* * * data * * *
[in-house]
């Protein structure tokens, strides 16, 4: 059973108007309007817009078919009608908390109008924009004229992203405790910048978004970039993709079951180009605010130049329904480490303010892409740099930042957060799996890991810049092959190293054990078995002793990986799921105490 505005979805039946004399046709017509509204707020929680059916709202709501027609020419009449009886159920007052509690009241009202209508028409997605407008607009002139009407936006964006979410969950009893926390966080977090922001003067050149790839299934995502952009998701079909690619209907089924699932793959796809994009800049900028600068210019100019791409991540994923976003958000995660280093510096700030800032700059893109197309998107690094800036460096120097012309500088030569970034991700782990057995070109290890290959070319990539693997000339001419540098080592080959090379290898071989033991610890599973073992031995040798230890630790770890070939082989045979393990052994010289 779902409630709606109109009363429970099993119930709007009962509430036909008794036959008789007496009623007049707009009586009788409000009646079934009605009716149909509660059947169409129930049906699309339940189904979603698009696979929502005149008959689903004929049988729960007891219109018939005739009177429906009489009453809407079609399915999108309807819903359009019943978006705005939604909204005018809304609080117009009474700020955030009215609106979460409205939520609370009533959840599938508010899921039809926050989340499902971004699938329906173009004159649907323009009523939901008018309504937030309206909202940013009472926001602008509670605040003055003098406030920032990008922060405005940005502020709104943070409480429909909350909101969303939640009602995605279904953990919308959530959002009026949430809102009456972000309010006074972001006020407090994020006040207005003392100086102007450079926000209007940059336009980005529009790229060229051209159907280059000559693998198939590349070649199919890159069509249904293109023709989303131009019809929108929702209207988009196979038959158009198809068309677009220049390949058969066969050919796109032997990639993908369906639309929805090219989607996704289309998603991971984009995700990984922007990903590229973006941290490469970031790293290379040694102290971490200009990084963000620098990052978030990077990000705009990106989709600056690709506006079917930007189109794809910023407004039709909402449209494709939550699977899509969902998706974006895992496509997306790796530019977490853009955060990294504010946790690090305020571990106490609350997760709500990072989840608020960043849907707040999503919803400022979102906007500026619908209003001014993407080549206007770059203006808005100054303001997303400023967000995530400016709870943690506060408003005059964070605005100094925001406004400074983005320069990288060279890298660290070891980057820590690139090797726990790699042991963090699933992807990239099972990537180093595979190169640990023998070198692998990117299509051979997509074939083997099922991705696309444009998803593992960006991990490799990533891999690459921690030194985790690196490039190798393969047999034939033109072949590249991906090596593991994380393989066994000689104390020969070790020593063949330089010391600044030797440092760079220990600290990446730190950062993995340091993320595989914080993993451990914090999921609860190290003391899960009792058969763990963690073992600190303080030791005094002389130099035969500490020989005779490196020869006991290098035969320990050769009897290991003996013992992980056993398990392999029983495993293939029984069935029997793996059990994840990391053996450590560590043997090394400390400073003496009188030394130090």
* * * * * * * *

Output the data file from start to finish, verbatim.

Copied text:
[in-house]
């Protein structure tokens, strides 16, 4: 059973108007309007817009078919009608908390109008924009004229992203405790910048978004970039993709079951180009605010130049329904480490303010892409740099930042957060799996890991810049092959190293054990078995002793990986799921105490 505005979805039946004399046709017509509204707020929680059916709202709501027609020419009449009886159920007052509690009241009202209508028409997605407008607009002139009407936006964006979410969950009893926390966080977090922001003067050149790839299934995502952009998701079909690619209907089924699932793959796809994009800049900028600068210019100019791409991540994923976003958000995660280093510096700030800032700059893109197309998107690094800036460096120097012309500088030569970034991700782990057995070109290890290959070319990539693997000339001419540098080592080959090379290898071989033991610890599973073992031995040798230890630790770890070939082989045979393990052994010289 779902409630709606109109009363429970099993119930709007009962509430036909008794036959008789007496009623007049707009009586009788409000009646079934009605009716149909509660059947169409129930049906699309339940189904979603698009696979929502005149008959689903004929049988729960007891219109018939005739009177429906009489009453809407079609399915999108309807819903359009019943978006705005939604909204005018809304609080117009009474700020955030009215609106979460409205939520609370009533959840599938508010899921039809926050989340499902971004699938329906173009004159649907323009009523939901008018309504937030309206909202940013009472926001602008509670605040003055003098406030920032990008922060405005940005502020709104943070409480429909909350909101969303939640009602995605279904953990919308959530959002009026949430809102009456972000309010006074972001006020407090994020006040207005003392100086102007450079926000209007940059336009980005529009790229060229051209159907280059000559693998198939590349070649199919890159069509249904293109023709989303131009019809929108929702209207988009196979038959158009198809068309677009220049390949058969066969050919796109032997990639993908369906639309929805090219989607996704289309998603991971984009995700990984922007990903590229973006941290490469970031790293290379040694102290971490200009990084963000620098990052978030990077990000705009990106989709600056690709506006079917930007189109794809910023407004039709909402449209494709939550699977899509969902998706974006895992496509997306790796530019977490853009955060990294504010946790690090305020571990106490609350997760709500990072989840608020960043849907707040999503919803400022979102906007500026619908209003001014993407080549206007770059203006808005100054303001997303400023967000995530400016709870943690506060408003005059964070605005100094925001406004400074983005320069990288060279890298660290070891980057820590690139090797726990790699042991963090699933992807990239099972990537180093595979190169640990023998070198692998990117299509051979997509074939083997099922991705696309444009998803593992960006991990490799990533891999690459921690030194985790690196490039190798393969047999034939033109072949590249991906090596593991994380393989066994000689104390020969070790020593063949330089010391600044030797440092760079220990600290990446730190950062993995340091993320595989914080993993451990914090999921609860190290003391899960009792058969763990963690073992600190303080030791005094002389130099035969500490020989005779490196020869006991290098035969320990050769009897290991003996013992992980056993398990392999029983495993293939029984069935029997793996059990994840990391053996450590560590043997090394400390400073003496009188030394130090």